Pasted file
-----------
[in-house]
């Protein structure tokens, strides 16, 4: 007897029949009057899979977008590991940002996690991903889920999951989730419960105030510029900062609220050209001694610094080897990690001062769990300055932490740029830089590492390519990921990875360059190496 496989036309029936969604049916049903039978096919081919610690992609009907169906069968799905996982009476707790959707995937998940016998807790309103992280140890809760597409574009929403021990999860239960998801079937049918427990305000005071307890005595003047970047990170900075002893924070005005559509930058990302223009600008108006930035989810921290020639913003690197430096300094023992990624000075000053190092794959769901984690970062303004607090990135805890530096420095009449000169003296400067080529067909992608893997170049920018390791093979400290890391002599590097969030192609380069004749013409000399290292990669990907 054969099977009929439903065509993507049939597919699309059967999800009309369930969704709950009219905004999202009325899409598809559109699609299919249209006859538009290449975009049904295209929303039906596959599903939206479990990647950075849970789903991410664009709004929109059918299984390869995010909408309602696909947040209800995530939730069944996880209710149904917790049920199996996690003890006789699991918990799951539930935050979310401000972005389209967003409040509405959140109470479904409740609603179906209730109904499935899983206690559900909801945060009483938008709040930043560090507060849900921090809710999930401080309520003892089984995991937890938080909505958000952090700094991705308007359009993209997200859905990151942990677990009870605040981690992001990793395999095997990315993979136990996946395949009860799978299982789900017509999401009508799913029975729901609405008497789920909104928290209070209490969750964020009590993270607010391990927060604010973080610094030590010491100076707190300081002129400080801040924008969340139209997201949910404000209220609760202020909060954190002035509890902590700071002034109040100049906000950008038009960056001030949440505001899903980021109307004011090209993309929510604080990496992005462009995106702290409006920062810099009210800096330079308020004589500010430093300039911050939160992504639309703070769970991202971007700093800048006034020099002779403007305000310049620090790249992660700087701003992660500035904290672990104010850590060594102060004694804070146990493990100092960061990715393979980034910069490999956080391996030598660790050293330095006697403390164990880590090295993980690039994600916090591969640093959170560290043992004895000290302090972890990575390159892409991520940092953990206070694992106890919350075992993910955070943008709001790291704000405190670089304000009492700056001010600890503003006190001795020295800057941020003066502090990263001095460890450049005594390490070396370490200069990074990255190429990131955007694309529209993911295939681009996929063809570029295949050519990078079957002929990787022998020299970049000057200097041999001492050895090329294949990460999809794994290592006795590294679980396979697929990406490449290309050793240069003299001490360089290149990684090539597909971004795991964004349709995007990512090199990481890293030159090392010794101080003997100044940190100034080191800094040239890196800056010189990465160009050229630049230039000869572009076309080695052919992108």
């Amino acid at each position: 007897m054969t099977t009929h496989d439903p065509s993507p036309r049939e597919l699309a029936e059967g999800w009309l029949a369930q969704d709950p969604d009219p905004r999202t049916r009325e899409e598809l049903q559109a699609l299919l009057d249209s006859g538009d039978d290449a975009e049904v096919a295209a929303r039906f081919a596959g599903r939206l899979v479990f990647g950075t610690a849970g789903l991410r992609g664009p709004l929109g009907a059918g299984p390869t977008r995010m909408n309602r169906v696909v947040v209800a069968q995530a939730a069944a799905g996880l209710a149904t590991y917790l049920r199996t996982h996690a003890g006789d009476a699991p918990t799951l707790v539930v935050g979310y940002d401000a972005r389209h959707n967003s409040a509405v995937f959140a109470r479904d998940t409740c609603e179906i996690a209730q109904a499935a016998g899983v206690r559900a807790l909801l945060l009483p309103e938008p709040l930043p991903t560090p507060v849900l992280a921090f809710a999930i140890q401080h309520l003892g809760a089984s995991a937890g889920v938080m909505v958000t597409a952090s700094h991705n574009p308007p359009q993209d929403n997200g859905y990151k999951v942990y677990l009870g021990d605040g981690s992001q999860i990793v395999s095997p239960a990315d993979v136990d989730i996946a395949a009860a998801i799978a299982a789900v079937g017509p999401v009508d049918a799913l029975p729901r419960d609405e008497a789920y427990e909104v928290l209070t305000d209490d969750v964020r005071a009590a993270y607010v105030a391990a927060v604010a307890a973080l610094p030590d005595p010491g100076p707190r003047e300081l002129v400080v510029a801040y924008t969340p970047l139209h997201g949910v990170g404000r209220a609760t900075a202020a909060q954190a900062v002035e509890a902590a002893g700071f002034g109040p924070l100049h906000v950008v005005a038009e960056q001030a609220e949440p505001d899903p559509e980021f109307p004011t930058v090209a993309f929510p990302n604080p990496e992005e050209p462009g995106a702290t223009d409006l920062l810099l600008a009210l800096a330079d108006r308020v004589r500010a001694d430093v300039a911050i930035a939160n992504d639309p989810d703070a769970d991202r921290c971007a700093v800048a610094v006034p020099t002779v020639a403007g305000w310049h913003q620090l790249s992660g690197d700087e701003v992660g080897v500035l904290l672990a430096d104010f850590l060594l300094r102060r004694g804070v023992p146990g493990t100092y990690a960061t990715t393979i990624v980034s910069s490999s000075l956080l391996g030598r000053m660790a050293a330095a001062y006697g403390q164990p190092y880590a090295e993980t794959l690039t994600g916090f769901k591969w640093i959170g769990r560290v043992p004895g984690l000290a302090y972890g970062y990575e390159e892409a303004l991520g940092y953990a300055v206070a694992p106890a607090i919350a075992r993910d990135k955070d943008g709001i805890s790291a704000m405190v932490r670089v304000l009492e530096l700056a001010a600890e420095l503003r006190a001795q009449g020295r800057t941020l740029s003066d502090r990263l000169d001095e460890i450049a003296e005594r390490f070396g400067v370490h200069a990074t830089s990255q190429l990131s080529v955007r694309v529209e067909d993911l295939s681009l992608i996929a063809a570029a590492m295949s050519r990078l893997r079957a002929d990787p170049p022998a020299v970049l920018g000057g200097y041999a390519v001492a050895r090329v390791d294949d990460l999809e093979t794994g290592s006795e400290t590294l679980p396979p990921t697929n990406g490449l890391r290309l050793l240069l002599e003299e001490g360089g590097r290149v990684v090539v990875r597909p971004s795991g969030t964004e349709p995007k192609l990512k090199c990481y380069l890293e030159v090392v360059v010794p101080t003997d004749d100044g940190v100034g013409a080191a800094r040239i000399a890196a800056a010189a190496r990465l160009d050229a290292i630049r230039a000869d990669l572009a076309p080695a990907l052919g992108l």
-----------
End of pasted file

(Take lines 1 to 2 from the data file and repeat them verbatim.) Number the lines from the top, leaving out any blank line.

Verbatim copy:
[in-house]
């Protein structure tokens, strides 16, 4: 007897029949009057899979977008590991940002996690991903889920999951989730419960105030510029900062609220050209001694610094080897990690001062769990300055932490740029830089590492390519990921990875360059190496 496989036309029936969604049916049903039978096919081919610690992609009907169906069968799905996982009476707790959707995937998940016998807790309103992280140890809760597409574009929403021990999860239960998801079937049918427990305000005071307890005595003047970047990170900075002893924070005005559509930058990302223009600008108006930035989810921290020639913003690197430096300094023992990624000075000053190092794959769901984690970062303004607090990135805890530096420095009449000169003296400067080529067909992608893997170049920018390791093979400290890391002599590097969030192609380069004749013409000399290292990669990907 054969099977009929439903065509993507049939597919699309059967999800009309369930969704709950009219905004999202009325899409598809559109699609299919249209006859538009290449975009049904295209929303039906596959599903939206479990990647950075849970789903991410664009709004929109059918299984390869995010909408309602696909947040209800995530939730069944996880209710149904917790049920199996996690003890006789699991918990799951539930935050979310401000972005389209967003409040509405959140109470479904409740609603179906209730109904499935899983206690559900909801945060009483938008709040930043560090507060849900921090809710999930401080309520003892089984995991937890938080909505958000952090700094991705308007359009993209997200859905990151942990677990009870605040981690992001990793395999095997990315993979136990996946395949009860799978299982789900017509999401009508799913029975729901609405008497789920909104928290209070209490969750964020009590993270607010391990927060604010973080610094030590010491100076707190300081002129400080801040924008969340139209997201949910404000209220609760202020909060954190002035509890902590700071002034109040100049906000950008038009960056001030949440505001899903980021109307004011090209993309929510604080990496992005462009995106702290409006920062810099009210800096330079308020004589500010430093300039911050939160992504639309703070769970991202971007700093800048006034020099002779403007305000310049620090790249992660700087701003992660500035904290672990104010850590060594102060004694804070146990493990100092960061990715393979980034910069490999956080391996030598660790050293330095006697403390164990880590090295993980690039994600916090591969640093959170560290043992004895000290302090972890990575390159892409991520940092953990206070694992106890919350075992993910955070943008709001790291704000405190670089304000009492700056001010600890503003006190001795020295800057941020003066502090990263001095460890450049005594390490070396370490200069990074990255190429990131955007694309529209993911295939681009996929063809570029295949050519990078079957002929990787022998020299970049000057200097041999001492050895090329294949990460999809794994290592006795590294679980396979697929990406490449290309050793240069003299001490360089290149990684090539597909971004795991964004349709995007990512090199990481890293030159090392010794101080003997100044940190100034080191800094040239890196800056010189990465160009050229630049230039000869572009076309080695052919992108």